10:30 a.m. EST: EIA Natural Gas Report (Risk: Neutral, Market Reaction: Moderate): This report highlights domestic natural gas inventories, which could have a significant impact on the energy sector.

4:30 p.m. EST: Fed Balance Sheet & Money Supply—Current Week’s Release (Risk: Neutral, Market Reaction: Marginal): Since the Fed’s shift to quantitative easing, the balance sheet has become one method to measure to the Fed’s effectiveness.  The market will pay close attention to the reserve bank credit component, which measures factors supplying   providing reserves into the banking system.  The Fed’s balance sheet shrank marginally last week to US$2.216trn from US$2.219trn.  The fed’s balance sheet has slowly been shifting away from emergency lending facilities to Treasuries, agency debt, and mortgage-backed securities to help moderate long-term interest rates.

Friday, Jan. 15

8:30 a.m. EST: December’s Consumer Price Index (Risk: Neutral, Market Reaction: Significant): Headline consumer prices likely rose in December, albeit at a slightly more moderate pace than the 0.4% rise in November.  A bit of warning, on a year over year basis headline CPI will likely rise at the fastest pace in over a year due to extraordinarily low energy prices realized in the fourth quarter of 2008, this pattern will likely continue over the next few months and then normalize as past energy prices play catch-up.  Core CPI should remain relatively subdued during the month.  The current Bloomberg consensus forecast is for a monthly rise in headline CPI of 0.1%, with Core CPI anticipated to rise at the same pace.

8:30 a.m. EST: January’s Empire State Manufacturing Survey (Risk: Negative, Market Reaction: Significant): This release will be investors first window into the fed’s regional factory sector reports for 2010.  Over the prior two months this survey has lost significant ground falling to 2.6 in December from 34.6 in October—a reading over 0 signifies expansion.  In December the Richmond fed’s release fell below 0 for the first time in 7 months; ironically, Richmond was the first of the fed’s districts to indicate a marginal recovery.  Nevertheless, I do not anticipate the NY fed’s survey will follow suit.  The current Bloomberg consensus forecast is for a survey result of 13.0, compared to 2.6 in December.  The new orders component remained positive in December, but barely, so I recommend keeping a close eye on December’s number.  Additionally, don’t forget to watch the prices paid and employment components of the release.

8:30 a.m. EST: December’s Industrial Production (Risk: Neutral, Market Reaction: Significant): Extremely cold weather across the country should help boost utility output during the month, which should help bolster December’s industrial output.  Growth in the manufacturing component should be relatively restrained during the month as aggregate hours worked in manufacturing fell -0.4% during December.  The current Bloomberg consensus forecast is for an increment in industrial production of 0.6%, compared to 0.8% a month prior.  The same forecast anticipates capacity utilization to rise to 71.9% from 71.3% in November.

9:55 a.m. EST: Preliminary January Consumer Sentiment (Risk: Neutral, Market Reaction: Significant): I expect this index will be up marginally from its final reading of 72.5, on the back of early indications of improvements in the labor market, and incentives around the holiday season.  But, these positive factors will be playing a tug-of-war against negative factors including energy prices and what, despite improvements, is a weak labor market.  The current Bloomberg consensus forecast is for a reading of 74.0.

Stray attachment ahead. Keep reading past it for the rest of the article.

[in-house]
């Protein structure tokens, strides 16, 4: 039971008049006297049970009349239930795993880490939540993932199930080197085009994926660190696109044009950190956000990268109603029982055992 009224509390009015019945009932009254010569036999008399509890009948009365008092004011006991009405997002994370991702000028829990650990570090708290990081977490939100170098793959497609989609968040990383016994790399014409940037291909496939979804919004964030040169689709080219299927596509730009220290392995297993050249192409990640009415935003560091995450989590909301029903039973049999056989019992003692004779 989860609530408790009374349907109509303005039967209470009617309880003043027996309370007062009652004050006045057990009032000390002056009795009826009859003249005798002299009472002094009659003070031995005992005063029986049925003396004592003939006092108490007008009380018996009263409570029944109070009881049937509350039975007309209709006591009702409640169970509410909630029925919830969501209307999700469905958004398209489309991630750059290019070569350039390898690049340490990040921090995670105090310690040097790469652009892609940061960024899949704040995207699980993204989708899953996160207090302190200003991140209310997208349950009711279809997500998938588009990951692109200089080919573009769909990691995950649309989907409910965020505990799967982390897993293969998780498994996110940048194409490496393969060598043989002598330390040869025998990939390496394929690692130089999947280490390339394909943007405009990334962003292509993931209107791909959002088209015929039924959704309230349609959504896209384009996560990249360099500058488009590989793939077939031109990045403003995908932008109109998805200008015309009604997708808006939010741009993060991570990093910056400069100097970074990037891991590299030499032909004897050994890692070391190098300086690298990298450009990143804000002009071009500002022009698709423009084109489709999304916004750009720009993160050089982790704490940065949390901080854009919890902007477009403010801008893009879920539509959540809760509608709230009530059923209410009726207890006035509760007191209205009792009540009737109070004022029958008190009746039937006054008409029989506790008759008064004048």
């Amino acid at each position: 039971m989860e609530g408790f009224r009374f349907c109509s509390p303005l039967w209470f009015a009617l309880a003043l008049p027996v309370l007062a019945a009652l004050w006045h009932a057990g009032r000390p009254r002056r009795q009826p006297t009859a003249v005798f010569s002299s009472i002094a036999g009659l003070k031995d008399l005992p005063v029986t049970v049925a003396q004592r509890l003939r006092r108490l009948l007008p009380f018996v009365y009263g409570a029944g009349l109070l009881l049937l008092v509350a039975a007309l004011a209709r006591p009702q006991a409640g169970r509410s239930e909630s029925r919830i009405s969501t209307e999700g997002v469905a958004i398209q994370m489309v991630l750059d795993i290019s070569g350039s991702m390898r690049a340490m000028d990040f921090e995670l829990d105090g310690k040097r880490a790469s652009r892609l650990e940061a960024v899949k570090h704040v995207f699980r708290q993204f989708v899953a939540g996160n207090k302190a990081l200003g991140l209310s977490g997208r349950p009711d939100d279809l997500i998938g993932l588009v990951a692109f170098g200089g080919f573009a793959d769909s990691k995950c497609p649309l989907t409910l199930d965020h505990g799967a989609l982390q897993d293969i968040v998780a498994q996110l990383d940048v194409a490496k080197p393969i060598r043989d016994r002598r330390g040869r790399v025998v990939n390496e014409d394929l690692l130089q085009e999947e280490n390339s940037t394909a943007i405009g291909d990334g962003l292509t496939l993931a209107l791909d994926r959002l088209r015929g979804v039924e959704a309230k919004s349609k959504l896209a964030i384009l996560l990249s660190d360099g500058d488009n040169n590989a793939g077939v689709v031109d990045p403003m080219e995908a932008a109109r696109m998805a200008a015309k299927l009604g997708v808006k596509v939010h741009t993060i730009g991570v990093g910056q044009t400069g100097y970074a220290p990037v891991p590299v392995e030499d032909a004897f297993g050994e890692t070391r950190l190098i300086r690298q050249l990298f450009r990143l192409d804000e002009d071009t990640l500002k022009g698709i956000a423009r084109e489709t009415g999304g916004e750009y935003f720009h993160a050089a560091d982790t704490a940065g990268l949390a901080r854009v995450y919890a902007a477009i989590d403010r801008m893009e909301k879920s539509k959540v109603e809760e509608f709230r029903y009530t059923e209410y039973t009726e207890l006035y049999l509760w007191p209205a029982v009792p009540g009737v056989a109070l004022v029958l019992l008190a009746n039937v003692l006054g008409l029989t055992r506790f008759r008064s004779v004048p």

12:30 p.m. EST: Jeffrey Lacker, the Richmond Federal Reserve Bank President, will speak about the economic outlook to the Richmond Risk Management Association.

2:30 p.m. EST: Janet Yellen, the San Francisco Federal Reserve Bank President, will give a speech on “Economic Environment for Innovation” at the Innovation and Equity Conference in San Francisco, CA

Enjoy the weekend!

Retweet

US Economics Week Ahead: 2010 Starts with a Bang

December 31st, 2009 Michael McDonough Comments off

It is a good thing investors will have the entire weekend to recover from their New Year’s celebrations, because 2010 is starting with a bang, at least in terms of economic data.  Undoubtedly, the week’s most critical release will be Friday’s employment report, where excitement is building that payrolls could show their first monthly advance since gaining 120K jobs in December 2007. What a difference a year makes, considering it was announced last year that payrolls fell -524K December.  Leading up to this release data-centric investors will analyzing both the ISM manufacturing and non-manufacturing’s employment indices along with the ADP employment report for clues toward Friday’s release.

Other significant indicators this week include manufacturing ISM on Monday, pending home sales on Tuesday, non-manufacturing ISM and FOMC minute on Wednesday, and jobless claims and chain store sales on Thursday.  The manufacturing ISM should remain above 50 for the fifth consecutive month; however, weakness in some of the Fed’s regional manufacturing survey could place some negative pressure on the index leading to only a marginal gain from November’s release.  The FOMC minutes should prove to be a non-market moving event simply providing further details behind the Fed’s eventual exit strategy and the termination of its unprecedented accommodative policies.  Pending home sales should help provide some insight behind the health of home sales after the would-be expiration of the first time home buyer tax credit on November 30th.  Finally, chain store sales on Thursday will provide one of the first detailed looks at the holiday shopping season.